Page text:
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Comment Re:SG-1 Episode Foreshadowing... (Score 1) 84

This is the flip side of the vaccine debate. I absolutely believe vaccines are effective and on the balance beneficial to society, and everyone should be vaccinated. But stuff like this is why I reluctantly agree the government should never have the power to force people to get vaccinated. You can't just give government powers based on what good things they could do with it. You have to limit government's powers based on the worst thing they could do with it.

Comment Re:incomplete sentence... (Score 3, Informative) 68

The american indians managed the land and it's resources just fine, It's the assholes from europe that wiped out most everything because of stupidity.

They didn't manage the land and its resources. They lived a nomadic lifestyle. Once they'd depleted an area of its resources, they simply picked up everything and moved somewhere else. This had the effect of distributing their environmental impact.

That only works so long as population density is very low. Europeans arrived with a much higher population density. They would've had the same detrimental effect on the North American environment even if they'd lived as the native Americans did.

Comment Re:Why don't taxis just provide good service?! (Score 2) 129

2. Charge reasonable fares. A $6 starting fare, plus $8/mile after that, plus $1 for every 5 seconds idling at a light makes short taxi trips unbearably expensive, and it makes medium and long voyages pretty much impossible. The rates are excessive even if they were providing excellent service. But as we saw in the first point, the taxi customers are paying top dollar for third-world service. Short trips should be competitive with public transit fares. Longer trips should still be within reason. If an airline charges $800 to fly thousands of miles, it should not cost $100 to take a taxi just a few miles to get to the airport to catch that flight!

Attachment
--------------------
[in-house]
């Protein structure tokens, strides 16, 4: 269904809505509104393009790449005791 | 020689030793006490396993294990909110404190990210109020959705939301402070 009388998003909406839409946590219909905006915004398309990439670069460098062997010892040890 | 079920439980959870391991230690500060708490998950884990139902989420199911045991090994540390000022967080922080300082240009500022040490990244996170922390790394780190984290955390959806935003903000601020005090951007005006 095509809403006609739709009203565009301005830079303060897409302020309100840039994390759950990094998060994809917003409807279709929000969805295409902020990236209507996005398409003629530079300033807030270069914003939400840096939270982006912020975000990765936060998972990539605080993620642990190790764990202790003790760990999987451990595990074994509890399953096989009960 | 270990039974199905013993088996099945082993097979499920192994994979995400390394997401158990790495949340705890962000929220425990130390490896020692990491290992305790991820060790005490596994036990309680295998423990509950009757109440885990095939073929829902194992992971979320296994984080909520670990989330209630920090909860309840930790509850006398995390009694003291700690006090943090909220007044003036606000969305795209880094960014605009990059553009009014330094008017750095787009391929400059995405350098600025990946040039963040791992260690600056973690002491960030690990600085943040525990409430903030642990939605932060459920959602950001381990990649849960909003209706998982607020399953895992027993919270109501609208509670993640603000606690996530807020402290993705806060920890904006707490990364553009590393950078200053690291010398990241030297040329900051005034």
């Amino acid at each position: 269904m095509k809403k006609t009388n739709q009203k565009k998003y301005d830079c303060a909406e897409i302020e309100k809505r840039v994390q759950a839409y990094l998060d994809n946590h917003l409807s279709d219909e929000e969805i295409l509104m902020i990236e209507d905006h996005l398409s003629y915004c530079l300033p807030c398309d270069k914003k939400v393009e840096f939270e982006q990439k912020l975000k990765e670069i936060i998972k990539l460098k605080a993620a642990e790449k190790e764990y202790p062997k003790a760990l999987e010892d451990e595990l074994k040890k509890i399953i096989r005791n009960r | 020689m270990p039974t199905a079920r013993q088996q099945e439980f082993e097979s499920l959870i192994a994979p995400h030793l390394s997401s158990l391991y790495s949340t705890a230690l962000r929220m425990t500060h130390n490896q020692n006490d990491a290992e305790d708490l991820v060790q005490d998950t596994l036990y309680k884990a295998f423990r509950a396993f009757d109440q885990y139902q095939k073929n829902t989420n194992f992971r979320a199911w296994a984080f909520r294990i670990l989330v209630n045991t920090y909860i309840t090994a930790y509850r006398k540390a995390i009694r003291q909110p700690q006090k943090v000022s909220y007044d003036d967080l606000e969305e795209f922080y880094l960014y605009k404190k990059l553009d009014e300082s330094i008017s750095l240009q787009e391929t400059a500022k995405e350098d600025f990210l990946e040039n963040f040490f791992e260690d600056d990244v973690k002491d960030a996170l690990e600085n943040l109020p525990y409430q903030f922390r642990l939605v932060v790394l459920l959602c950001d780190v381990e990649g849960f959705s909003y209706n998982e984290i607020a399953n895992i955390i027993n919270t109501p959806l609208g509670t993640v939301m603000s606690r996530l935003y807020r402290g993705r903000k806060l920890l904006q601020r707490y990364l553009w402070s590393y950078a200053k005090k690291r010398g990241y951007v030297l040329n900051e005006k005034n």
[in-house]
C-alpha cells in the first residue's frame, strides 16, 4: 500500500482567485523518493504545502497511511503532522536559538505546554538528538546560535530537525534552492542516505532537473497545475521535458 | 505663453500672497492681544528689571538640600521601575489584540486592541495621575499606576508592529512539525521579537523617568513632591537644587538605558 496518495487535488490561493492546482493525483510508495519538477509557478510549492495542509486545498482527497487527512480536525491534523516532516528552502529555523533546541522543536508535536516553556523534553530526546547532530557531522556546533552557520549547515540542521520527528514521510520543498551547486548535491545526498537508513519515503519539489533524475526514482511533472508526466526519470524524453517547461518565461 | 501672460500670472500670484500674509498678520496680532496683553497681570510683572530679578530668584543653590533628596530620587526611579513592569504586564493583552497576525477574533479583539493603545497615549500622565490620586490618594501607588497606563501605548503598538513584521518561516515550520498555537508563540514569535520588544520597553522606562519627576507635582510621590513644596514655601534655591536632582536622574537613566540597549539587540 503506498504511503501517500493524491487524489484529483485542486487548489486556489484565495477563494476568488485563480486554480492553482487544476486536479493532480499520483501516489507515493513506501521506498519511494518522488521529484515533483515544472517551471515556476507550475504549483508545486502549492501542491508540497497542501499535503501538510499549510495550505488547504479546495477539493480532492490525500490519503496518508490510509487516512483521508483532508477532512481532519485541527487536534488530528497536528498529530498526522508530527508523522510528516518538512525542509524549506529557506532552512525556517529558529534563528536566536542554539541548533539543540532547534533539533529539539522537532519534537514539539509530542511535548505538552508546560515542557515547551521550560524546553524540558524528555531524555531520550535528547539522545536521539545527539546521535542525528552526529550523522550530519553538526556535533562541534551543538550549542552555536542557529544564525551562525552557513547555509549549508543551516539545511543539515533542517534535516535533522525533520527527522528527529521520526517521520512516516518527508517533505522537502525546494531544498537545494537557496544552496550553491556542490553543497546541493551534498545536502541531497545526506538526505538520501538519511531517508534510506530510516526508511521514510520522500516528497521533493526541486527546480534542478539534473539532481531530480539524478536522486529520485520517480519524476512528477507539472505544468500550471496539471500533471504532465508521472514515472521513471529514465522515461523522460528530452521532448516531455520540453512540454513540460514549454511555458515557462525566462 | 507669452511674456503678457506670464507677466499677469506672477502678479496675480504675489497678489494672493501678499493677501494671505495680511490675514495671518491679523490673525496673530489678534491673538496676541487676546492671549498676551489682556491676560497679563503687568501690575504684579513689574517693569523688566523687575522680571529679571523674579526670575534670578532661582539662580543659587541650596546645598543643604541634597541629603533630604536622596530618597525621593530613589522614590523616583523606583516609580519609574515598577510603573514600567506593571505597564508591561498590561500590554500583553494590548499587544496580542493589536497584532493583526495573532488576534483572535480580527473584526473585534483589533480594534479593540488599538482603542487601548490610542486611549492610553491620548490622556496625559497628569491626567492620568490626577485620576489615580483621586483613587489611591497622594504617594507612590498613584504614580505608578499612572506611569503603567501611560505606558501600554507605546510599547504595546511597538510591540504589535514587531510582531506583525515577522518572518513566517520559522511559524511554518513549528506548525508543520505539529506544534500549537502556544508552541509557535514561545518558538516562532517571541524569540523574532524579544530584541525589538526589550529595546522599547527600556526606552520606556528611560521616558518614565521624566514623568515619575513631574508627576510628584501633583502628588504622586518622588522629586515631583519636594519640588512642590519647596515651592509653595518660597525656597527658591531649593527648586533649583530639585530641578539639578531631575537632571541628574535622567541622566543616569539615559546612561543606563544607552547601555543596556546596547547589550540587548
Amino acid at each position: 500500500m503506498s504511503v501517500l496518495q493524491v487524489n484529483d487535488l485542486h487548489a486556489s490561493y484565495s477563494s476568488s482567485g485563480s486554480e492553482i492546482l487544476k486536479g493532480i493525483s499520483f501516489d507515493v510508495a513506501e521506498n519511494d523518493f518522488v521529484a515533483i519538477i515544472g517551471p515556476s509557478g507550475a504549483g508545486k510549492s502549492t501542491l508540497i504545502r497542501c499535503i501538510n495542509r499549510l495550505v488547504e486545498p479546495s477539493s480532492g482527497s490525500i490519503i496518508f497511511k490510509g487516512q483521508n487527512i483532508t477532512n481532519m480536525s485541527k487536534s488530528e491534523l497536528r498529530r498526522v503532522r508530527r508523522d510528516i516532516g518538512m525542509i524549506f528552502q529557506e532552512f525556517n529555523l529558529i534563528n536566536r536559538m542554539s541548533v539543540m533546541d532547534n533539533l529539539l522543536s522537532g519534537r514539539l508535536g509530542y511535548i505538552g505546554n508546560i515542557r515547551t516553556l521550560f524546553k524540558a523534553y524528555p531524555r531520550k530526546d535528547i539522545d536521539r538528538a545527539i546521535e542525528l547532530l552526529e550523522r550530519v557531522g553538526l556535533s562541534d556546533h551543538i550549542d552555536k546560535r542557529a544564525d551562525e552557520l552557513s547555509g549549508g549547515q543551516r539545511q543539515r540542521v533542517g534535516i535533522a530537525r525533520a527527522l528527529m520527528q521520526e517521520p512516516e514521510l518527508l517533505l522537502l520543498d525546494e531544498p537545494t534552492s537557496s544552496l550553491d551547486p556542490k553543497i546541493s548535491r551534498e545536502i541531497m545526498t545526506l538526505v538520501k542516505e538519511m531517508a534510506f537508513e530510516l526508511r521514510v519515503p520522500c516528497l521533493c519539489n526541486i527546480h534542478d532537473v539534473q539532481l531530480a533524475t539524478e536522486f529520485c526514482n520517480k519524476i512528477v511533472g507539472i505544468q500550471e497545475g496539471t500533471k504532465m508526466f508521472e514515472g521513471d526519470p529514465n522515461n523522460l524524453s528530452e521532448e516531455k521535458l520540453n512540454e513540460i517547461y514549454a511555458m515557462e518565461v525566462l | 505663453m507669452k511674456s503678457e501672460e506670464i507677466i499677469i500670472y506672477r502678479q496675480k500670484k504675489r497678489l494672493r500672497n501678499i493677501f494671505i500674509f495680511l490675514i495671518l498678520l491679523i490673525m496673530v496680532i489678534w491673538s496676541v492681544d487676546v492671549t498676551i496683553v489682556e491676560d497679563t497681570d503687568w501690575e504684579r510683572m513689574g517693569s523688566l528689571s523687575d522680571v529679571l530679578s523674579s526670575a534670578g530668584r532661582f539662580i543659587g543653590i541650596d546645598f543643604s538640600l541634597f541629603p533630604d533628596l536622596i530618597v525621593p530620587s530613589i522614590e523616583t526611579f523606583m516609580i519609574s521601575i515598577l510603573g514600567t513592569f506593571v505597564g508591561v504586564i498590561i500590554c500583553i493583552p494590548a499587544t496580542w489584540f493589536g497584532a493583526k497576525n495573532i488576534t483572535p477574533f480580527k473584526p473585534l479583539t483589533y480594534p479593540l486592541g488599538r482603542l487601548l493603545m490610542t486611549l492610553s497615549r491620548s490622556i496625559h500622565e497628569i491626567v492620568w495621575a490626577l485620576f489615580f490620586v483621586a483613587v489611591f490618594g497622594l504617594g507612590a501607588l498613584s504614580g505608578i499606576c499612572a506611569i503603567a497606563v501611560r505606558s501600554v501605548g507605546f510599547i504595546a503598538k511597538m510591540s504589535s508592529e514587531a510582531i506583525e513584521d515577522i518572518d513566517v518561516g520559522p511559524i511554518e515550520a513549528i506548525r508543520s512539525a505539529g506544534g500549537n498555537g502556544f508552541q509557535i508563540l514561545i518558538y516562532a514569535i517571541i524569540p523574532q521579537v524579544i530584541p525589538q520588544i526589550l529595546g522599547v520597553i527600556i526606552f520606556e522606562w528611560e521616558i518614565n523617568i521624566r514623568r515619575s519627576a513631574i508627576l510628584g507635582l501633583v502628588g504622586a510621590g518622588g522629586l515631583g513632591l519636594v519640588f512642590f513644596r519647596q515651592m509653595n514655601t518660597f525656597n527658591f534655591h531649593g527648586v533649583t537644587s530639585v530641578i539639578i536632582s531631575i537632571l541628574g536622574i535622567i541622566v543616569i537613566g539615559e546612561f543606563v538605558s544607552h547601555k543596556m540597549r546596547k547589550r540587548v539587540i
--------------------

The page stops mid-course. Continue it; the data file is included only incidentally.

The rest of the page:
The relative who was supposed to pick my family up from the airport couldn't make it because of a family emergency. We ended up having to take a taxi home. After we got home (about 40 miles) and paid the fare, out of curiosity we did a little research. It would've been cheaper to hire a limo for the hour our trip took.

Comment Re:Ugly Americanism (Score 1) 129

Here's a suggestion: Talk to the cab driver. Ask him about his home country. You'll probably learn something interesting you never knew about the world, he'll think it's wonderful that an American is interested in the corner of the world he's from. And he'll get to practice his English so his accent will be less pronounced and annoying after a few years. Heck, you may even make a new friend.

I can understand being frustrated with people who are set in their ways and refuse to change. But some of OP's complaints are transitional stages. You can't become a cab driver who knows where to go if you aren't at some point in time a cab driver who doesn't know where to go. You can't become an immigrant who speaks perfect English if you weren't at some point in time an immigrant who spoke poor English. Since these transitional stages are unavoidable, it's counterproductive to complain about them. You eliminate them, and you eliminate the end product (cab drivers who know where to go, immigrants who speak perfect English).

Comment Re:Why does EU need GM? (Score 1) 240

GM also reduces the amount of labor, water, and pollution needed to produce food and makes food cheaper.

That's what makes it insidious. The U.S. and EU subsidize food production to insure there's sufficient excess margin to prevent starvation if there's a crop failure. Part of this involves paying farmers not to grow anything, so that their growing capacity remains in reserve should some disaster befall farmland currently in use (the Dust Bowl of the 1930s literally blew away the topsoil on a lot of farmland). Part of this is guaranteeing a minimum price a farmer will be paid for a crop.

As a consequence of these subsidies, there's an oversupply of food and the market price for food is actually lower than the cost to grow it. That is, if you tried to let the market dictate the prices, the farmers wouldn't make enough money to stay in business. But because the government has set a floor on the price of the food, it buys the food from the farmers, then resells it on the market at a loss. (The food that's sold doesn't actually lose money, but the excess supply that can't be sold is a loss. That's why we come up with other things to do with the excess, like send it overseas as foreign aid, use it as cheap feed for cattle, convert it to HFCS, convert it to ethanol, etc.)